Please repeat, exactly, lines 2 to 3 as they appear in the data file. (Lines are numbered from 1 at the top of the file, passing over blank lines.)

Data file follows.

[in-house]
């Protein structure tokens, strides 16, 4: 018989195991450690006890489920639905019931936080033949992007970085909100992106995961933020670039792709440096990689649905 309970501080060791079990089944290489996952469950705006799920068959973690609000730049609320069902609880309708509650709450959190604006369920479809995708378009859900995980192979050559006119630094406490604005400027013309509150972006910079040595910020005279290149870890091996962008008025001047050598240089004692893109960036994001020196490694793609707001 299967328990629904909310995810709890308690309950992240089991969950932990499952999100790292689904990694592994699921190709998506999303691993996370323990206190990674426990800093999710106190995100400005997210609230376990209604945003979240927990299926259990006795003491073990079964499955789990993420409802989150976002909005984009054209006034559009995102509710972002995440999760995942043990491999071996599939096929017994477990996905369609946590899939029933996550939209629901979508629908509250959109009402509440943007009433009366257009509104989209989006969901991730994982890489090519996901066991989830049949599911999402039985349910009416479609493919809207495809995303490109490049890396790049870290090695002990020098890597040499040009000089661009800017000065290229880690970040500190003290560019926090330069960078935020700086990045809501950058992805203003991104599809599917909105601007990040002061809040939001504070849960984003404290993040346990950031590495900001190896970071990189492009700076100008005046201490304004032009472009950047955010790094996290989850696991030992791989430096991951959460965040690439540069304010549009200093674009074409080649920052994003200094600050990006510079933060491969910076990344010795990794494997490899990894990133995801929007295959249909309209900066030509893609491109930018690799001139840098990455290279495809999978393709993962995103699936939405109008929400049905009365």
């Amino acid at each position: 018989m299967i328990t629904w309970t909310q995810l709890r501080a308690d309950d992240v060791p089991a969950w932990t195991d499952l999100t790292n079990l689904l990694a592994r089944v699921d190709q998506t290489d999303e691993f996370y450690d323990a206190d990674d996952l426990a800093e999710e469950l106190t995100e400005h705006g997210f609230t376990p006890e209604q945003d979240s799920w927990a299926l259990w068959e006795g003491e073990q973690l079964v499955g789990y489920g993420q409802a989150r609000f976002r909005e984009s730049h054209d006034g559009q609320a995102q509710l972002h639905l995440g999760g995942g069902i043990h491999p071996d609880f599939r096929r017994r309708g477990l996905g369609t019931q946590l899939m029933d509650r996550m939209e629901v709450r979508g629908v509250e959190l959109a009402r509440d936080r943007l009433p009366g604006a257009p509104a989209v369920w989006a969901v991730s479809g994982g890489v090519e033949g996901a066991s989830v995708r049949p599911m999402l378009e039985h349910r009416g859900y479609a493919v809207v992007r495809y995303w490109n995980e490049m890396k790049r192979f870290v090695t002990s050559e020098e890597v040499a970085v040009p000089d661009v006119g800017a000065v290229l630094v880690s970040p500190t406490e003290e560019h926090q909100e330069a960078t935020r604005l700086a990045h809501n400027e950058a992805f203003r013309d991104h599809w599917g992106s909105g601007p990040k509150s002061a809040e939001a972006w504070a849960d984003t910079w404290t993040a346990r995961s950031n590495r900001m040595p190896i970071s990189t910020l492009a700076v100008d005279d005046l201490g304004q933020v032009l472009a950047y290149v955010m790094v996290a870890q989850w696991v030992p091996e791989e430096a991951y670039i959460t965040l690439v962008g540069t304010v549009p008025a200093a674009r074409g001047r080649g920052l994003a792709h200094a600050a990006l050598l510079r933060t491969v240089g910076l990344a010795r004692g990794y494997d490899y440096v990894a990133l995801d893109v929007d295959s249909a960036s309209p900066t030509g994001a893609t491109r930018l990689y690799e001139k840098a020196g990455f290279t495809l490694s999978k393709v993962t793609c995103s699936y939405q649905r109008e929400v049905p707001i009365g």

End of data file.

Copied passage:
């Protein structure tokens, strides 16, 4: 018989195991450690006890489920639905019931936080033949992007970085909100992106995961933020670039792709440096990689649905 309970501080060791079990089944290489996952469950705006799920068959973690609000730049609320069902609880309708509650709450959190604006369920479809995708378009859900995980192979050559006119630094406490604005400027013309509150972006910079040595910020005279290149870890091996962008008025001047050598240089004692893109960036994001020196490694793609707001 299967328990629904909310995810709890308690309950992240089991969950932990499952999100790292689904990694592994699921190709998506999303691993996370323990206190990674426990800093999710106190995100400005997210609230376990209604945003979240927990299926259990006795003491073990079964499955789990993420409802989150976002909005984009054209006034559009995102509710972002995440999760995942043990491999071996599939096929017994477990996905369609946590899939029933996550939209629901979508629908509250959109009402509440943007009433009366257009509104989209989006969901991730994982890489090519996901066991989830049949599911999402039985349910009416479609493919809207495809995303490109490049890396790049870290090695002990020098890597040499040009000089661009800017000065290229880690970040500190003290560019926090330069960078935020700086990045809501950058992805203003991104599809599917909105601007990040002061809040939001504070849960984003404290993040346990950031590495900001190896970071990189492009700076100008005046201490304004032009472009950047955010790094996290989850696991030992791989430096991951959460965040690439540069304010549009200093674009074409080649920052994003200094600050990006510079933060491969910076990344010795990794494997490899990894990133995801929007295959249909309209900066030509893609491109930018690799001139840098990455290279495809999978393709993962995103699936939405109008929400049905009365």
């Amino acid at each position: 018989m299967i328990t629904w309970t909310q995810l709890r501080a308690d309950d992240v060791p089991a969950w932990t195991d499952l999100t790292n079990l689904l990694a592994r089944v699921d190709q998506t290489d999303e691993f996370y450690d323990a206190d990674d996952l426990a800093e999710e469950l106190t995100e400005h705006g997210f609230t376990p006890e209604q945003d979240s799920w927990a299926l259990w068959e006795g003491e073990q973690l079964v499955g789990y489920g993420q409802a989150r609000f976002r909005e984009s730049h054209d006034g559009q609320a995102q509710l972002h639905l995440g999760g995942g069902i043990h491999p071996d609880f599939r096929r017994r309708g477990l996905g369609t019931q946590l899939m029933d509650r996550m939209e629901v709450r979508g629908v509250e959190l959109a009402r509440d936080r943007l009433p009366g604006a257009p509104a989209v369920w989006a969901v991730s479809g994982g890489v090519e033949g996901a066991s989830v995708r049949p599911m999402l378009e039985h349910r009416g859900y479609a493919v809207v992007r495809y995303w490109n995980e490049m890396k790049r192979f870290v090695t002990s050559e020098e890597v040499a970085v040009p000089d661009v006119g800017a000065v290229l630094v880690s970040p500190t406490e003290e560019h926090q909100e330069a960078t935020r604005l700086a990045h809501n400027e950058a992805f203003r013309d991104h599809w599917g992106s909105g601007p990040k509150s002061a809040e939001a972006w504070a849960d984003t910079w404290t993040a346990r995961s950031n590495r900001m040595p190896i970071s990189t910020l492009a700076v100008d005279d005046l201490g304004q933020v032009l472009a950047y290149v955010m790094v996290a870890q989850w696991v030992p091996e791989e430096a991951y670039i959460t965040l690439v962008g540069t304010v549009p008025a200093a674009r074409g001047r080649g920052l994003a792709h200094a600050a990006l050598l510079r933060t491969v240089g910076l990344a010795r004692g990794y494997d490899y440096v990894a990133l995801d893109v929007d295959s249909a960036s309209p900066t030509g994001a893609t491109r930018l990689y690799e001139k840098a020196g990455f290279t495809l490694s999978k393709v993962t793609c995103s699936y939405q649905r109008e929400v049905p707001i009365g």